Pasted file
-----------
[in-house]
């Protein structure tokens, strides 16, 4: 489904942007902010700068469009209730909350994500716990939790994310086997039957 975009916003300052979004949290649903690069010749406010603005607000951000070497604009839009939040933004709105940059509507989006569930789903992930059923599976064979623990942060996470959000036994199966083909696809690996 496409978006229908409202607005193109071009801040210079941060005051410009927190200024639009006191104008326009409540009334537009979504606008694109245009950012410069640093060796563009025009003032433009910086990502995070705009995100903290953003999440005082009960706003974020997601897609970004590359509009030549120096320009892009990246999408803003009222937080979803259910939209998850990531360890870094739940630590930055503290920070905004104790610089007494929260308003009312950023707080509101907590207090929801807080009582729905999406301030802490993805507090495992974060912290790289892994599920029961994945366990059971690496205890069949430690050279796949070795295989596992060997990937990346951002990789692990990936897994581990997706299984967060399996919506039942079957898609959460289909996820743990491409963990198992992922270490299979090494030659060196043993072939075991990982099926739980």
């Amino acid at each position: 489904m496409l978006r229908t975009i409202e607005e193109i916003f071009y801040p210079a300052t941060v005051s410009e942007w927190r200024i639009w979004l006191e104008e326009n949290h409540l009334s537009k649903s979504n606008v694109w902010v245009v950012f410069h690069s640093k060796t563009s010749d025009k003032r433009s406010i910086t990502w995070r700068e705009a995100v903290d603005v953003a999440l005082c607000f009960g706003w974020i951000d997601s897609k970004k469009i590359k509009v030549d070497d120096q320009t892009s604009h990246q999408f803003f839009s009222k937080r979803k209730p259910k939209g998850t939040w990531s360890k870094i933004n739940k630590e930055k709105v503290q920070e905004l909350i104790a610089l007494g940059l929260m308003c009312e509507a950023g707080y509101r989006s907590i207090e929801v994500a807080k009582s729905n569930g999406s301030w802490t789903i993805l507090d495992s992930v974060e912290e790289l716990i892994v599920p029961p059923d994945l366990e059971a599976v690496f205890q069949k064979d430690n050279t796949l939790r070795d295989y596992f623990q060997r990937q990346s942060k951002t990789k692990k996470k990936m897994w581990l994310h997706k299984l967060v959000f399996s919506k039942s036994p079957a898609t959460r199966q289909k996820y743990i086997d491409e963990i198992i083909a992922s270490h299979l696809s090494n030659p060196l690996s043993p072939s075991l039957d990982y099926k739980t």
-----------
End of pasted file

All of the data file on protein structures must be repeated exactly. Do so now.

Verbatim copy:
[in-house]
């Protein structure tokens, strides 16, 4: 489904942007902010700068469009209730909350994500716990939790994310086997039957 975009916003300052979004949290649903690069010749406010603005607000951000070497604009839009939040933004709105940059509507989006569930789903992930059923599976064979623990942060996470959000036994199966083909696809690996 496409978006229908409202607005193109071009801040210079941060005051410009927190200024639009006191104008326009409540009334537009979504606008694109245009950012410069640093060796563009025009003032433009910086990502995070705009995100903290953003999440005082009960706003974020997601897609970004590359509009030549120096320009892009990246999408803003009222937080979803259910939209998850990531360890870094739940630590930055503290920070905004104790610089007494929260308003009312950023707080509101907590207090929801807080009582729905999406301030802490993805507090495992974060912290790289892994599920029961994945366990059971690496205890069949430690050279796949070795295989596992060997990937990346951002990789692990990936897994581990997706299984967060399996919506039942079957898609959460289909996820743990491409963990198992992922270490299979090494030659060196043993072939075991990982099926739980």
């Amino acid at each position: 489904m496409l978006r229908t975009i409202e607005e193109i916003f071009y801040p210079a300052t941060v005051s410009e942007w927190r200024i639009w979004l006191e104008e326009n949290h409540l009334s537009k649903s979504n606008v694109w902010v245009v950012f410069h690069s640093k060796t563009s010749d025009k003032r433009s406010i910086t990502w995070r700068e705009a995100v903290d603005v953003a999440l005082c607000f009960g706003w974020i951000d997601s897609k970004k469009i590359k509009v030549d070497d120096q320009t892009s604009h990246q999408f803003f839009s009222k937080r979803k209730p259910k939209g998850t939040w990531s360890k870094i933004n739940k630590e930055k709105v503290q920070e905004l909350i104790a610089l007494g940059l929260m308003c009312e509507a950023g707080y509101r989006s907590i207090e929801v994500a807080k009582s729905n569930g999406s301030w802490t789903i993805l507090d495992s992930v974060e912290e790289l716990i892994v599920p029961p059923d994945l366990e059971a599976v690496f205890q069949k064979d430690n050279t796949l939790r070795d295989y596992f623990q060997r990937q990346s942060k951002t990789k692990k996470k990936m897994w581990l994310h997706k299984l967060v959000f399996s919506k039942s036994p079957a898609t959460r199966q289909k996820y743990i086997d491409e963990i198992i083909a992922s270490h299979l696809s090494n030659p060196l690996s043993p072939s075991l039957d990982y099926k739980t």